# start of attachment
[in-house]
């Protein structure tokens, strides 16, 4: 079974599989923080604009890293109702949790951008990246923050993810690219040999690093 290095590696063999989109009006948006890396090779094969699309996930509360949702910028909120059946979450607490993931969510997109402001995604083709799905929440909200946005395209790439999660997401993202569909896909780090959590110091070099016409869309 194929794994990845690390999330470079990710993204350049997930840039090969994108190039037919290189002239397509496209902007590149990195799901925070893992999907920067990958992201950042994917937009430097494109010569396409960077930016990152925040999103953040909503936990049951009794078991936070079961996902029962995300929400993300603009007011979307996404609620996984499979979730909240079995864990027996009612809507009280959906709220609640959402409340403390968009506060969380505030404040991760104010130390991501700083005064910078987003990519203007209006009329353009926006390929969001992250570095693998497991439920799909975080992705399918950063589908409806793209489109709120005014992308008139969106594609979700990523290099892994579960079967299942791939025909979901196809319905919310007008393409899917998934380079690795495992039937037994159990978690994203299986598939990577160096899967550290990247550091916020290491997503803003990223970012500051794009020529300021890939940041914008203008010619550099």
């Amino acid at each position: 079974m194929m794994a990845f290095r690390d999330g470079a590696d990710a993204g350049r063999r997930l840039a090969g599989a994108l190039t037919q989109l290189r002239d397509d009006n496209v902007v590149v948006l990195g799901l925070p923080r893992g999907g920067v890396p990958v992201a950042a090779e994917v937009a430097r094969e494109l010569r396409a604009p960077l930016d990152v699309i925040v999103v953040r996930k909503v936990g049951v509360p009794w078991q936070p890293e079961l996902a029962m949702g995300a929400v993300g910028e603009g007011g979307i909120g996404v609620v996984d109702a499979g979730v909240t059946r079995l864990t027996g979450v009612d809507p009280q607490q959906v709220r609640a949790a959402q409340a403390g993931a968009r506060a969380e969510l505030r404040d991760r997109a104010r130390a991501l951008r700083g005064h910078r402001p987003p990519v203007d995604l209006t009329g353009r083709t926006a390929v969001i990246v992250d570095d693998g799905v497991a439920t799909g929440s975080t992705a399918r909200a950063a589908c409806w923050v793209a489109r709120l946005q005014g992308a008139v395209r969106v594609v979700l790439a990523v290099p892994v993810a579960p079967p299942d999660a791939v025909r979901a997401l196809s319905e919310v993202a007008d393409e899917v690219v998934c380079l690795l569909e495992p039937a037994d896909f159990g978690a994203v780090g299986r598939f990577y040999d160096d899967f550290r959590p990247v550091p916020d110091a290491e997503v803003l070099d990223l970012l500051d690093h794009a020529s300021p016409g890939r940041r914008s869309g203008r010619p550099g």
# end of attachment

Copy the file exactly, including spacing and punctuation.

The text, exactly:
[in-house]
């Protein structure tokens, strides 16, 4: 079974599989923080604009890293109702949790951008990246923050993810690219040999690093 290095590696063999989109009006948006890396090779094969699309996930509360949702910028909120059946979450607490993931969510997109402001995604083709799905929440909200946005395209790439999660997401993202569909896909780090959590110091070099016409869309 194929794994990845690390999330470079990710993204350049997930840039090969994108190039037919290189002239397509496209902007590149990195799901925070893992999907920067990958992201950042994917937009430097494109010569396409960077930016990152925040999103953040909503936990049951009794078991936070079961996902029962995300929400993300603009007011979307996404609620996984499979979730909240079995864990027996009612809507009280959906709220609640959402409340403390968009506060969380505030404040991760104010130390991501700083005064910078987003990519203007209006009329353009926006390929969001992250570095693998497991439920799909975080992705399918950063589908409806793209489109709120005014992308008139969106594609979700990523290099892994579960079967299942791939025909979901196809319905919310007008393409899917998934380079690795495992039937037994159990978690994203299986598939990577160096899967550290990247550091916020290491997503803003990223970012500051794009020529300021890939940041914008203008010619550099």
């Amino acid at each position: 079974m194929m794994a990845f290095r690390d999330g470079a590696d990710a993204g350049r063999r997930l840039a090969g599989a994108l190039t037919q989109l290189r002239d397509d009006n496209v902007v590149v948006l990195g799901l925070p923080r893992g999907g920067v890396p990958v992201a950042a090779e994917v937009a430097r094969e494109l010569r396409a604009p960077l930016d990152v699309i925040v999103v953040r996930k909503v936990g049951v509360p009794w078991q936070p890293e079961l996902a029962m949702g995300a929400v993300g910028e603009g007011g979307i909120g996404v609620v996984d109702a499979g979730v909240t059946r079995l864990t027996g979450v009612d809507p009280q607490q959906v709220r609640a949790a959402q409340a403390g993931a968009r506060a969380e969510l505030r404040d991760r997109a104010r130390a991501l951008r700083g005064h910078r402001p987003p990519v203007d995604l209006t009329g353009r083709t926006a390929v969001i990246v992250d570095d693998g799905v497991a439920t799909g929440s975080t992705a399918r909200a950063a589908c409806w923050v793209a489109r709120l946005q005014g992308a008139v395209r969106v594609v979700l790439a990523v290099p892994v993810a579960p079967p299942d999660a791939v025909r979901a997401l196809s319905e919310v993202a007008d393409e899917v690219v998934c380079l690795l569909e495992p039937a037994d896909f159990g978690a994203v780090g299986r598939f990577y040999d160096d899967f550290r959590p990247v550091p916020d110091a290491e997503v803003l070099d990223l970012l500051d690093h794009a020529s300021p016409g890939r940041r914008s869309g203008r010619p550099g």